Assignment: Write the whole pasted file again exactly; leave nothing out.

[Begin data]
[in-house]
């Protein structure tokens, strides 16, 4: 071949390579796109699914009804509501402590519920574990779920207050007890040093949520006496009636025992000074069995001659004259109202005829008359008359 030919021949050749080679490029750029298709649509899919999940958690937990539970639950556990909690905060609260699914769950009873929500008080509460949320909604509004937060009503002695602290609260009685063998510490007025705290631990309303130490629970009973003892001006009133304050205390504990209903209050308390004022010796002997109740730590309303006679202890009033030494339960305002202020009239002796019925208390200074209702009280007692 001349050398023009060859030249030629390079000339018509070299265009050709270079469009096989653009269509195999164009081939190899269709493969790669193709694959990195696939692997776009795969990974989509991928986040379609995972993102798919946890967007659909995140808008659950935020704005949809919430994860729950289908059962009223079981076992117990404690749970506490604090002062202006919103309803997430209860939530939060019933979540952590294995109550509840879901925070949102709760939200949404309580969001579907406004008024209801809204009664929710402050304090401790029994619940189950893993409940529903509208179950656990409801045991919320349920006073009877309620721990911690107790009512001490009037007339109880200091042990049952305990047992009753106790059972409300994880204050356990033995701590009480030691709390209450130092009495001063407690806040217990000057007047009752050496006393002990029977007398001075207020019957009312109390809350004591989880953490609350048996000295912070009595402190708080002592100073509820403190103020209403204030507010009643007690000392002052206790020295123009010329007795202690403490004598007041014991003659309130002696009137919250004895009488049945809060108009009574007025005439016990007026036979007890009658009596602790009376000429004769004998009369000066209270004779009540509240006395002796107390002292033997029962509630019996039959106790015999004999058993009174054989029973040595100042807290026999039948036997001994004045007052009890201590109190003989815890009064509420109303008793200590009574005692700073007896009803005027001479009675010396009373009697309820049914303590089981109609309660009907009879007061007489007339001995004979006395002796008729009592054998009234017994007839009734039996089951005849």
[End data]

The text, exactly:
[in-house]
């Protein structure tokens, strides 16, 4: 071949390579796109699914009804509501402590519920574990779920207050007890040093949520006496009636025992000074069995001659004259109202005829008359008359 030919021949050749080679490029750029298709649509899919999940958690937990539970639950556990909690905060609260699914769950009873929500008080509460949320909604509004937060009503002695602290609260009685063998510490007025705290631990309303130490629970009973003892001006009133304050205390504990209903209050308390004022010796002997109740730590309303006679202890009033030494339960305002202020009239002796019925208390200074209702009280007692 001349050398023009060859030249030629390079000339018509070299265009050709270079469009096989653009269509195999164009081939190899269709493969790669193709694959990195696939692997776009795969990974989509991928986040379609995972993102798919946890967007659909995140808008659950935020704005949809919430994860729950289908059962009223079981076992117990404690749970506490604090002062202006919103309803997430209860939530939060019933979540952590294995109550509840879901925070949102709760939200949404309580969001579907406004008024209801809204009664929710402050304090401790029994619940189950893993409940529903509208179950656990409801045991919320349920006073009877309620721990911690107790009512001490009037007339109880200091042990049952305990047992009753106790059972409300994880204050356990033995701590009480030691709390209450130092009495001063407690806040217990000057007047009752050496006393002990029977007398001075207020019957009312109390809350004591989880953490609350048996000295912070009595402190708080002592100073509820403190103020209403204030507010009643007690000392002052206790020295123009010329007795202690403490004598007041014991003659309130002696009137919250004895009488049945809060108009009574007025005439016990007026036979007890009658009596602790009376000429004769004998009369000066209270004779009540509240006395002796107390002292033997029962509630019996039959106790015999004999058993009174054989029973040595100042807290026999039948036997001994004045007052009890201590109190003989815890009064509420109303008793200590009574005692700073007896009803005027001479009675010396009373009697309820049914303590089981109609309660009907009879007061007489007339001995004979006395002796008729009592054998009234017994007839009734039996089951005849």